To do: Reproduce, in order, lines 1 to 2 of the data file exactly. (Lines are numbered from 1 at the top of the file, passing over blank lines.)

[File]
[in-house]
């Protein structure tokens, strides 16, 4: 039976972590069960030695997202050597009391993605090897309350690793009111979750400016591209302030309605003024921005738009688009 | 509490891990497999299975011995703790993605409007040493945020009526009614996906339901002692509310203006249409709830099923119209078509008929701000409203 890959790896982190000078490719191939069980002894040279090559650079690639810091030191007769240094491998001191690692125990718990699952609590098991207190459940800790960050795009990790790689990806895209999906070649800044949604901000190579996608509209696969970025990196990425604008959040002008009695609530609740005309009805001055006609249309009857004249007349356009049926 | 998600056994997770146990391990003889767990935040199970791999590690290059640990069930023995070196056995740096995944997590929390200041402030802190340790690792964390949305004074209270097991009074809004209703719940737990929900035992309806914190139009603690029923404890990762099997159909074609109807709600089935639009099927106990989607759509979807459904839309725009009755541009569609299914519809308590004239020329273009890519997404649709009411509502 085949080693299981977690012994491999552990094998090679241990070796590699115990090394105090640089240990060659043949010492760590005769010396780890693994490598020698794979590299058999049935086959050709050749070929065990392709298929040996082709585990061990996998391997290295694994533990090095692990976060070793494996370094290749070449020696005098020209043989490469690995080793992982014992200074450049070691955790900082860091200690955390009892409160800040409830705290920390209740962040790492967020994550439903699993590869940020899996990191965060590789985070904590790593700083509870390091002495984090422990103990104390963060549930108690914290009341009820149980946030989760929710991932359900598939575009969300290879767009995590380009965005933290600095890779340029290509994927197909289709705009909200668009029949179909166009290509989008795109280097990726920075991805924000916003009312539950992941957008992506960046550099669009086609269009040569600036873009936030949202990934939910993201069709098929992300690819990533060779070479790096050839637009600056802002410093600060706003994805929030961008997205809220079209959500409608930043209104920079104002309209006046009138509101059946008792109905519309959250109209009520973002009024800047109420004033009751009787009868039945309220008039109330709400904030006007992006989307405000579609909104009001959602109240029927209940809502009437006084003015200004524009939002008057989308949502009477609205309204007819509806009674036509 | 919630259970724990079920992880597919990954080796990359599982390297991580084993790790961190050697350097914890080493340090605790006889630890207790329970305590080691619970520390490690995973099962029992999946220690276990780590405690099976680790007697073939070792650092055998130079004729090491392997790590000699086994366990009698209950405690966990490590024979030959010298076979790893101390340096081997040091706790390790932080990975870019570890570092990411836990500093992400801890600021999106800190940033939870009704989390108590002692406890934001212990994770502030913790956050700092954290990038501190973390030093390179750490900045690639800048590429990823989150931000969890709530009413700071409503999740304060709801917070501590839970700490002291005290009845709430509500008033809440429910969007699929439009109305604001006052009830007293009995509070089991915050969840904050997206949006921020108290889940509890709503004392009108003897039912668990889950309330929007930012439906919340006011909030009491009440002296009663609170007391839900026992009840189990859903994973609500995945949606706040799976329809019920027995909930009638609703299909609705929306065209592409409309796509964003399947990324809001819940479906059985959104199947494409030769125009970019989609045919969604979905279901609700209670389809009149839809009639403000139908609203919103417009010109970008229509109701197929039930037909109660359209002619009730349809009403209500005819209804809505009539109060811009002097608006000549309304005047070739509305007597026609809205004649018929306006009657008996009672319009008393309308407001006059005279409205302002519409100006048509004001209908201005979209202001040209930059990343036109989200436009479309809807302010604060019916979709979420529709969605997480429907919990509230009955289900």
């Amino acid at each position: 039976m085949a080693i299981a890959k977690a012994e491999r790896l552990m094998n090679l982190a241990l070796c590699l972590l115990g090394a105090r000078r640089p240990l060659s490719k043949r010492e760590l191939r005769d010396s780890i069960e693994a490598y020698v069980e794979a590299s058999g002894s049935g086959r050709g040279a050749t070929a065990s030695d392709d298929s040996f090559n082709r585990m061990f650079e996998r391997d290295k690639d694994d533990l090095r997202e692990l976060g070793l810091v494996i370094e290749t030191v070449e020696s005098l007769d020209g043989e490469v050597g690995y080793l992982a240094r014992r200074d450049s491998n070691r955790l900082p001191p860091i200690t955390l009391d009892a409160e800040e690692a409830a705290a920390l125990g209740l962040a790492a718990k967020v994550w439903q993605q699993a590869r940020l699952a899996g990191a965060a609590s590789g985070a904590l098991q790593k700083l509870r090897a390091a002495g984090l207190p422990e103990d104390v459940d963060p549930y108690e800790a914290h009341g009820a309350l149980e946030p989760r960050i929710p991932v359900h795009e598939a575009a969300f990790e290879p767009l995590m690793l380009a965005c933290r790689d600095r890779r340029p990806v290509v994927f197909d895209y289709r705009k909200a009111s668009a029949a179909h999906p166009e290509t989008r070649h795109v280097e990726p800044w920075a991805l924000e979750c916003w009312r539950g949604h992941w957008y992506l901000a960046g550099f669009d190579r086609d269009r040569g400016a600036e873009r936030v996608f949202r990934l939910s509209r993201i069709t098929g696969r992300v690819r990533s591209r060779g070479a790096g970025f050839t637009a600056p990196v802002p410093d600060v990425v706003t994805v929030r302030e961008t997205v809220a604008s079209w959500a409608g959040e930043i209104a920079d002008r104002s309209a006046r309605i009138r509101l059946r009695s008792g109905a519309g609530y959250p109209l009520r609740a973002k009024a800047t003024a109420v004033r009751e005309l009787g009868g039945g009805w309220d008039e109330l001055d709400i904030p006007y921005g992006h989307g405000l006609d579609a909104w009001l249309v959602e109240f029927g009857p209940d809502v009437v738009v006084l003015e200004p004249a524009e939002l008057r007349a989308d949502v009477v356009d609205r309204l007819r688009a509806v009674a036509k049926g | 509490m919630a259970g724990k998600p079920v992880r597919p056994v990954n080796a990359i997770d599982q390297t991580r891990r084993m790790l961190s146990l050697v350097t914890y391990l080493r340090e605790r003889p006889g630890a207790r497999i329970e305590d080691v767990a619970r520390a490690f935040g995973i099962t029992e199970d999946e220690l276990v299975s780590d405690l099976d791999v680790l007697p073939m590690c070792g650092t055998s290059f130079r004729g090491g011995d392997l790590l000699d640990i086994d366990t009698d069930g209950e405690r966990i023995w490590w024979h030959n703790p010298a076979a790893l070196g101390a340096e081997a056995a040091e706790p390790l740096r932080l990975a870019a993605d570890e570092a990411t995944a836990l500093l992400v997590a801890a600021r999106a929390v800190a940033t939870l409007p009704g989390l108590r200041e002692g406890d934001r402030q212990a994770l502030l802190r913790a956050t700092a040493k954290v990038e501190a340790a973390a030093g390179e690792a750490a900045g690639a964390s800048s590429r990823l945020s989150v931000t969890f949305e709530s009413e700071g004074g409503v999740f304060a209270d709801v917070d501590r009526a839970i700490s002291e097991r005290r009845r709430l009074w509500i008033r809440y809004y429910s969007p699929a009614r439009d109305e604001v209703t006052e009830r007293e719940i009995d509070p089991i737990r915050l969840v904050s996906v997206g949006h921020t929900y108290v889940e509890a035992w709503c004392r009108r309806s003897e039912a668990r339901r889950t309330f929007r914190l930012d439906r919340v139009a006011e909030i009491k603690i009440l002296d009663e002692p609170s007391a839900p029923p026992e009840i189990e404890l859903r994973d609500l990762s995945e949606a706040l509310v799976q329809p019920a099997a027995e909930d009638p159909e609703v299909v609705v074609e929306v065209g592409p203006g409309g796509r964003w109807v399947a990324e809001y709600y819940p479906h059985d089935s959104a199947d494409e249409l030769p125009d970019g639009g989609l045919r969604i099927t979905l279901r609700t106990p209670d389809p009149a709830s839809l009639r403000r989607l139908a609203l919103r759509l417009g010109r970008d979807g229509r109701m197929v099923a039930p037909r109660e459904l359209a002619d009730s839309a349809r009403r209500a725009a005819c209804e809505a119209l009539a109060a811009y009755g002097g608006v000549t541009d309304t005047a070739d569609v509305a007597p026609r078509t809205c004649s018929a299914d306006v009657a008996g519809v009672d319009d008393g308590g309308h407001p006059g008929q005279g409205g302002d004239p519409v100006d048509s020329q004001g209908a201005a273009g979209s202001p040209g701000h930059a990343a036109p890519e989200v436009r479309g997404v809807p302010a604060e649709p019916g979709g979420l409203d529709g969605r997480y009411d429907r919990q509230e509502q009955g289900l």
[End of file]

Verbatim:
[in-house]
């Protein structure tokens, strides 16, 4: 039976972590069960030695997202050597009391993605090897309350690793009111979750400016591209302030309605003024921005738009688009 | 509490891990497999299975011995703790993605409007040493945020009526009614996906339901002692509310203006249409709830099923119209078509008929701000409203 890959790896982190000078490719191939069980002894040279090559650079690639810091030191007769240094491998001191690692125990718990699952609590098991207190459940800790960050795009990790790689990806895209999906070649800044949604901000190579996608509209696969970025990196990425604008959040002008009695609530609740005309009805001055006609249309009857004249007349356009049926 | 998600056994997770146990391990003889767990935040199970791999590690290059640990069930023995070196056995740096995944997590929390200041402030802190340790690792964390949305004074209270097991009074809004209703719940737990929900035992309806914190139009603690029923404890990762099997159909074609109807709600089935639009099927106990989607759509979807459904839309725009009755541009569609299914519809308590004239020329273009890519997404649709009411509502 085949080693299981977690012994491999552990094998090679241990070796590699115990090394105090640089240990060659043949010492760590005769010396780890693994490598020698794979590299058999049935086959050709050749070929065990392709298929040996082709585990061990996998391997290295694994533990090095692990976060070793494996370094290749070449020696005098020209043989490469690995080793992982014992200074450049070691955790900082860091200690955390009892409160800040409830705290920390209740962040790492967020994550439903699993590869940020899996990191965060590789985070904590790593700083509870390091002495984090422990103990104390963060549930108690914290009341009820149980946030989760929710991932359900598939575009969300290879767009995590380009965005933290600095890779340029290509994927197909289709705009909200668009029949179909166009290509989008795109280097990726920075991805924000916003009312539950992941957008992506960046550099669009086609269009040569600036873009936030949202990934939910993201069709098929992300690819990533060779070479790096050839637009600056802002410093600060706003994805929030961008997205809220079209959500409608930043209104920079104002309209006046009138509101059946008792109905519309959250109209009520973002009024800047109420004033009751009787009868039945309220008039109330709400904030006007992006989307405000579609909104009001959602109240029927209940809502009437006084003015200004524009939002008057989308949502009477609205309204007819509806009674036509 | 919630259970724990079920992880597919990954080796990359599982390297991580084993790790961190050697350097914890080493340090605790006889630890207790329970305590080691619970520390490690995973099962029992999946220690276990780590405690099976680790007697073939070792650092055998130079004729090491392997790590000699086994366990009698209950405690966990490590024979030959010298076979790893101390340096081997040091706790390790932080990975870019570890570092990411836990500093992400801890600021999106800190940033939870009704989390108590002692406890934001212990994770502030913790956050700092954290990038501190973390030093390179750490900045690639800048590429990823989150931000969890709530009413700071409503999740304060709801917070501590839970700490002291005290009845709430509500008033809440429910969007699929439009109305604001006052009830007293009995509070089991915050969840904050997206949006921020108290889940509890709503004392009108003897039912668990889950309330929007930012439906919340006011909030009491009440002296009663609170007391839900026992009840189990859903994973609500995945949606706040799976329809019920027995909930009638609703299909609705929306065209592409409309796509964003399947990324809001819940479906059985959104199947494409030769125009970019989609045919969604979905279901609700209670389809009149839809009639403000139908609203919103417009010109970008229509109701197929039930037909109660359209002619009730349809009403209500005819209804809505009539109060811009002097608006000549309304005047070739509305007597026609809205004649018929306006009657008996009672319009008393309308407001006059005279409205302002519409100006048509004001209908201005979209202001040209930059990343036109989200436009479309809807302010604060019916979709979420529709969605997480429907919990509230009955289900």